June 5, 2007


This is now being spread on the interent and of interest:


In WWII, there was an advisor to Prime Minister Churchill who organized a group of people who dropped what they were doing every night at a prescribed hour for one minute to collectively pray for the safety of England, its people and peace. This had an amazing effect as bombing stopped.

There is now a group of people organizing the same thing here in America.

If you would like to participate: Each evening at 9:00 PM Eastern Time (8:00PM Central, 7:00 PM Mountain, 6:00 PM Pacific), stop whatever you are doing and spend one minute praying for the safety of the United
States, our troops, our citizens, and for peace in the world.

If you know anyone who would like to participate, please pass this along. Someone said if people really understood the full extent of the power we have available through prayer, we would be speechless. Our
prayers are the most powerful asset we have.

June 4, 2007


Ed Wiltsie
Photo courtesy of Mr. Wiltsie

Ed Wiltsie’s talk “Climate Change & Your Community” will be this Thursday, June 7
from 6:30pm until 8:30pm at Yelm’s Middle School Commons.

His talk is open to the public for a $10 admission at the door.

June 3, 2007


“I just finished reading through the Legal Notices in the May 25, 2007 issue of the Nisqually Valley News. (I’m a few days behind the locals because snail mail takes a little time to get to Chicagoland.) Netting out at nearly one full page of teeny-tiny type were four notices of “Mitigated Determination of Non-Significance”. Yes, Yelm is on a building spree, the likes of which hasn’t happened in this area before.

First: SEPA # 05-0755, by Windshadow LLC c/o Trinity Land Development Company. Their proposal: 56 multi-family units and 163 single-family homes on 24 acres (30 less 20% open area) on Berry Valley Road.

Second: SEPA # 07-0094, by Regent Mahan, LLC. Their proposal: 66 townhome units on 4.4 acres (4.89 less only 10%) on the corner of Durant Street and SW Berry Valley Road. Durant Street is being considered the open space on this project.

Third: SEPA # 07-0097, by Petra Engineering, LLC. Their proposal: 61 multi-family units on 3.68 acres (4.6 less 20%) on Berry Valley Road.

Fourth: SEPA # 07-0128, by Windshadow II Townhomes, LLC, c/o Trinity Land Development. Their proposal: 24 townhomes on 1.95 acrea (2.43 less 20%) on (you guessed it) Berry Valley Road.

The totals: a combined 370 units on 34.03 acres (maximum). That’s an average of about 4006 square feet per “home” – including the land!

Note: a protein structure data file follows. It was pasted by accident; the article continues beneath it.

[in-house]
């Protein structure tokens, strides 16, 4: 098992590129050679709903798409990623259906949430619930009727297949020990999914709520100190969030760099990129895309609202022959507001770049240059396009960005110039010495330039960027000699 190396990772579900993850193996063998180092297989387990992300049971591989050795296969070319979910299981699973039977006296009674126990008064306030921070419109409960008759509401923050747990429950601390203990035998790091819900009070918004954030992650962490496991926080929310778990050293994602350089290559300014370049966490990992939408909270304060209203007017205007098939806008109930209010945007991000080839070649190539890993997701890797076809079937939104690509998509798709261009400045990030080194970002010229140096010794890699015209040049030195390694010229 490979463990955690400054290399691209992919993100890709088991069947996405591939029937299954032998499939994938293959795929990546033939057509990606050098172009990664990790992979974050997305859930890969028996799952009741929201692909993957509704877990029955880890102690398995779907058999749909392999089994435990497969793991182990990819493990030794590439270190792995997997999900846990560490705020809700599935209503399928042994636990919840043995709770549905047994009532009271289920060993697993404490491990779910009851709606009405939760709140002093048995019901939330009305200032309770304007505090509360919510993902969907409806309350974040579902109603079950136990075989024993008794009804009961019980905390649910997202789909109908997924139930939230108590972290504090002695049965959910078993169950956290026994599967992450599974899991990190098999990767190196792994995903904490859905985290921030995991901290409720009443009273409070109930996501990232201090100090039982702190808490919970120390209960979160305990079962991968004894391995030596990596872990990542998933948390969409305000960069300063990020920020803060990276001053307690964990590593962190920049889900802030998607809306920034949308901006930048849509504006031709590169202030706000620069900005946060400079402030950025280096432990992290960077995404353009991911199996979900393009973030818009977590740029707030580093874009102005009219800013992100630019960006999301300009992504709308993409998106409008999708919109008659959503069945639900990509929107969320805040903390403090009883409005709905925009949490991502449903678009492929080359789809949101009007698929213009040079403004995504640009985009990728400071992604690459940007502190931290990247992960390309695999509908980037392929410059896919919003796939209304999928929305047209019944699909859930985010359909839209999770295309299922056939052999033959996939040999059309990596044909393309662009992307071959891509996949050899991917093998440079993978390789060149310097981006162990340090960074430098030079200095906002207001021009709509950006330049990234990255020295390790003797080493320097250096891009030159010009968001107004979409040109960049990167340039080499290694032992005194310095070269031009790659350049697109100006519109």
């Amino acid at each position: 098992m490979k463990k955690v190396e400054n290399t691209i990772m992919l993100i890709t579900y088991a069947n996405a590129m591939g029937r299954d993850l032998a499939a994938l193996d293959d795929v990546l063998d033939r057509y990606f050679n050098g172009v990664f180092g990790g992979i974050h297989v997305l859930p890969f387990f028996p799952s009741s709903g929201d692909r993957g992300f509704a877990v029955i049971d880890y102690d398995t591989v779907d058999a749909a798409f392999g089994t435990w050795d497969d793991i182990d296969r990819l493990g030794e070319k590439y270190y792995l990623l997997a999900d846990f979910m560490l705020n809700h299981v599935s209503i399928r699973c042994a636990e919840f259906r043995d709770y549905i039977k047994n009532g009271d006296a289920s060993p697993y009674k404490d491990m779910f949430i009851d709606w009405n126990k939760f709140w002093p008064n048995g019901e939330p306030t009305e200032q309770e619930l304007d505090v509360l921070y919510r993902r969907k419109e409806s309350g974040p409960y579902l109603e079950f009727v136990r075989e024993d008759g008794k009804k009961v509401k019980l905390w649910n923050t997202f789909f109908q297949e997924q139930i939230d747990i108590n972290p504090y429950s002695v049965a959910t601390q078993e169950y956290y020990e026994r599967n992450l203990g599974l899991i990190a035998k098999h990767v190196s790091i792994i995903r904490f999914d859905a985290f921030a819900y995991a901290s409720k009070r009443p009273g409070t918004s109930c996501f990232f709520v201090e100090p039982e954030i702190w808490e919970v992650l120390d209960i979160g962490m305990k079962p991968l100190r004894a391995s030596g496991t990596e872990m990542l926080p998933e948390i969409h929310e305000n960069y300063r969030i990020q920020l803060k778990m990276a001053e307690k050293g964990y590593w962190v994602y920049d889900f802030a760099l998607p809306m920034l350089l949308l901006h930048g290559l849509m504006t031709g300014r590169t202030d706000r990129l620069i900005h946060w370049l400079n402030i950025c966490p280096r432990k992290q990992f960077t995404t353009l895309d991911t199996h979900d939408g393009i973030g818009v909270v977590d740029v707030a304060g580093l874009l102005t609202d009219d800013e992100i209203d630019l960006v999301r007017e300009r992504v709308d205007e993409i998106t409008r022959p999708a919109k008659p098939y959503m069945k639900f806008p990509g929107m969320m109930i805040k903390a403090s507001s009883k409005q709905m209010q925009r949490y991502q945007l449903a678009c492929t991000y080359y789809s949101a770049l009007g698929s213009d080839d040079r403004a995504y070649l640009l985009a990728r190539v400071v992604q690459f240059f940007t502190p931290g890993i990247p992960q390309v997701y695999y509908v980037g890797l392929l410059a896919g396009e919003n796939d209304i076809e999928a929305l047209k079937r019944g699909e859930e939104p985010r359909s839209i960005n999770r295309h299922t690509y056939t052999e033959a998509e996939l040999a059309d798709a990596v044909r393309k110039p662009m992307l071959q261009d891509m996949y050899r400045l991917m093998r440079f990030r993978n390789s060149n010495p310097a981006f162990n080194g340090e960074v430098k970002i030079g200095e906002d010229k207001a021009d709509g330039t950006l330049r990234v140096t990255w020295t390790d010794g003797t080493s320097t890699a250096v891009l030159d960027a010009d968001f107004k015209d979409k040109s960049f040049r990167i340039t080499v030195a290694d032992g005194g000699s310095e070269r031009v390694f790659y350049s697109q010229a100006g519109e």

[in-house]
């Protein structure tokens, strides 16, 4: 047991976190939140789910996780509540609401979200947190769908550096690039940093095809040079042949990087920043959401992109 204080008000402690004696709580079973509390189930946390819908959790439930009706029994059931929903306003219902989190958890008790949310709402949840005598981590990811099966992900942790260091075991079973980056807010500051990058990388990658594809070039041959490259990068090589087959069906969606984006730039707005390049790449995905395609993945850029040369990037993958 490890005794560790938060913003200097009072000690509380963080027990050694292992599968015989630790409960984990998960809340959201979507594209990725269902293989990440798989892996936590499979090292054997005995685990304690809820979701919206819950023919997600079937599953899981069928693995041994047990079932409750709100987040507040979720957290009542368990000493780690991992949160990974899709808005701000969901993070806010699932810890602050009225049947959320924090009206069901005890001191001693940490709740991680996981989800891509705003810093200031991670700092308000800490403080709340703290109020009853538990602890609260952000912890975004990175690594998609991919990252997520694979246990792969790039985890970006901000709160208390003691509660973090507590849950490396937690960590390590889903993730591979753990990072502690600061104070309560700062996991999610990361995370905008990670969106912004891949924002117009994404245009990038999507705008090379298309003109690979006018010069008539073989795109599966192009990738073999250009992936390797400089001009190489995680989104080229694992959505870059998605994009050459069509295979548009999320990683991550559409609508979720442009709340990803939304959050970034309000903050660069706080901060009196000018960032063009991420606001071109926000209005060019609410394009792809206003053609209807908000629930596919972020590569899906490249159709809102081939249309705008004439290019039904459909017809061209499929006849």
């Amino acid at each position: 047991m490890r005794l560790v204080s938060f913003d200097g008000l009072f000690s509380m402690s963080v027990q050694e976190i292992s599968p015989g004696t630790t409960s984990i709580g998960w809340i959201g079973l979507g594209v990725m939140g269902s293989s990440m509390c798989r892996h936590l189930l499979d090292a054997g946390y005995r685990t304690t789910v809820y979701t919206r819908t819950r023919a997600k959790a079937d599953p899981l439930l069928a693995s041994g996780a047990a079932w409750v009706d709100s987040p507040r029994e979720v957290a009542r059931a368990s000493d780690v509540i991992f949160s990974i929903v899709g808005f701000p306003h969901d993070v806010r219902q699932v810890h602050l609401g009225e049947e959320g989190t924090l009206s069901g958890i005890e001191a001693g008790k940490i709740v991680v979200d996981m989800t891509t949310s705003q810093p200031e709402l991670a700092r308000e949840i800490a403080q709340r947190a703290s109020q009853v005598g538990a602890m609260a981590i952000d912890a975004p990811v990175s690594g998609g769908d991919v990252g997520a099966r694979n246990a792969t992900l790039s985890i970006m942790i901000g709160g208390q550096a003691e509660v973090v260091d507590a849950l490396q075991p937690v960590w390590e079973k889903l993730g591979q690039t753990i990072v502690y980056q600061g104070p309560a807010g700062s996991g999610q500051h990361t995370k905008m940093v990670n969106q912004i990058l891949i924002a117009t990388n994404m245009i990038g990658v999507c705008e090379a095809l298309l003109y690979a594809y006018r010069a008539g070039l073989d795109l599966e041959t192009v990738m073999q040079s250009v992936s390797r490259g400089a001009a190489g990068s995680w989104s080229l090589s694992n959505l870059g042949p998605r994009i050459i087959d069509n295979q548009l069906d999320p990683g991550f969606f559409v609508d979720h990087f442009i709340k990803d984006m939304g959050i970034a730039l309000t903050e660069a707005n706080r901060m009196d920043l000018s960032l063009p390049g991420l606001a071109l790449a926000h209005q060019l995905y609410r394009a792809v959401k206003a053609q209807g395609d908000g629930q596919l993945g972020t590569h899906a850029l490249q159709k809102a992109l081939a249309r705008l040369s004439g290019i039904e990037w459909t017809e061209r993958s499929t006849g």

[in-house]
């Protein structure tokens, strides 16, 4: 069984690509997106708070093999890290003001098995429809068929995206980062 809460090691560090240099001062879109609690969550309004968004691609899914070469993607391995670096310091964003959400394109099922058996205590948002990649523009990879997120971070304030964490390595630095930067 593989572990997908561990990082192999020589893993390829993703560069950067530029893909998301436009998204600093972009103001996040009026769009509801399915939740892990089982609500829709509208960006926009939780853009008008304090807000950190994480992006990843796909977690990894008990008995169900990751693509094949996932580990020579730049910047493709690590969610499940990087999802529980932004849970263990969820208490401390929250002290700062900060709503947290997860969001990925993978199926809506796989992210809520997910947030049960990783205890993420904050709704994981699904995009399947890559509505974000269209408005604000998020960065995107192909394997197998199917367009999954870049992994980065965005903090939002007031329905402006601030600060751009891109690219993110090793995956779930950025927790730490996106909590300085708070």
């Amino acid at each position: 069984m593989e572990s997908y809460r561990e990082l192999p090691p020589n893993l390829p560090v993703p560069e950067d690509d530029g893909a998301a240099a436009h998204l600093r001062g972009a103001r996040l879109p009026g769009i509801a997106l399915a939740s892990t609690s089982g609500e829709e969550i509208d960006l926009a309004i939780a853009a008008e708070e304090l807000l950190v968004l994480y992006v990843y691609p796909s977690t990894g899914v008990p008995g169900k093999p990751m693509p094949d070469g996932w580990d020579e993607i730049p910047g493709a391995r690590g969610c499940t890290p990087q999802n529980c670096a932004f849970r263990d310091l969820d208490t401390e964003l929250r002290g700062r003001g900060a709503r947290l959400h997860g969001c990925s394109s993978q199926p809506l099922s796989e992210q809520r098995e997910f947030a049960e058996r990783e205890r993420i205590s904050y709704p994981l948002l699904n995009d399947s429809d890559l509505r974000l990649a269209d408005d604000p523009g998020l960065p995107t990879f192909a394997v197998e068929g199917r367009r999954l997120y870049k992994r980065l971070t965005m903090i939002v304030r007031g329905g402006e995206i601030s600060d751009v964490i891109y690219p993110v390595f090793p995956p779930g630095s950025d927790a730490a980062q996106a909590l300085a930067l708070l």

[Ed Note: This compares to the record 217 Housing Starts (SFD & Duplexes) reported for 2005 on City Development Director Grant Beck’s presentation to the Yelm Planning Commission on March 19, 2007. There were 178 Housing Starts last year. Looks like another record year!].

Oh yes…the traffic. The City indicates that these combined proposals will generate an average of 2895 trips per day, including 291 during the “PM Peak Hour”. That’s a mess of cars. They figure that having that many trips will take the Level Of Service (LOS) at Longmire Street and Yelm Avenue West (SR 510) from “C” or “D” (depending on which paragraph you read) to “E”. By ordinance, the lowest permissible LOS at that intersection is “D”.

The City’s “mitigation” is to add a traffic signal to the intersection. Their simulation suggests that this will bring the LOS back “up to the accepted LOS D.” Whether LOS D is acceptable to Yelm residents is irrelevant; this is what the ordinance says is the minimum requirement, so that’s as far as they need to take it.

By the way, traffic mitigation for the first proposal is dependent upon the completion of migitations from another development – Berry Valley I – at the intersection of Berry Valley Road and Tahoma Boulevard.

That’s right! I’d forgotten that Tahoma Terra is building Tahoma Boulevard, which empties its hundreds of homes and thousands of daily trips out to a signalized intersection at the corner of Killion Road and Yelm Avenue West. Not to worry…that’s at least a couple hundred feet down the road.

Welcome to the Big City.”

James Zukowski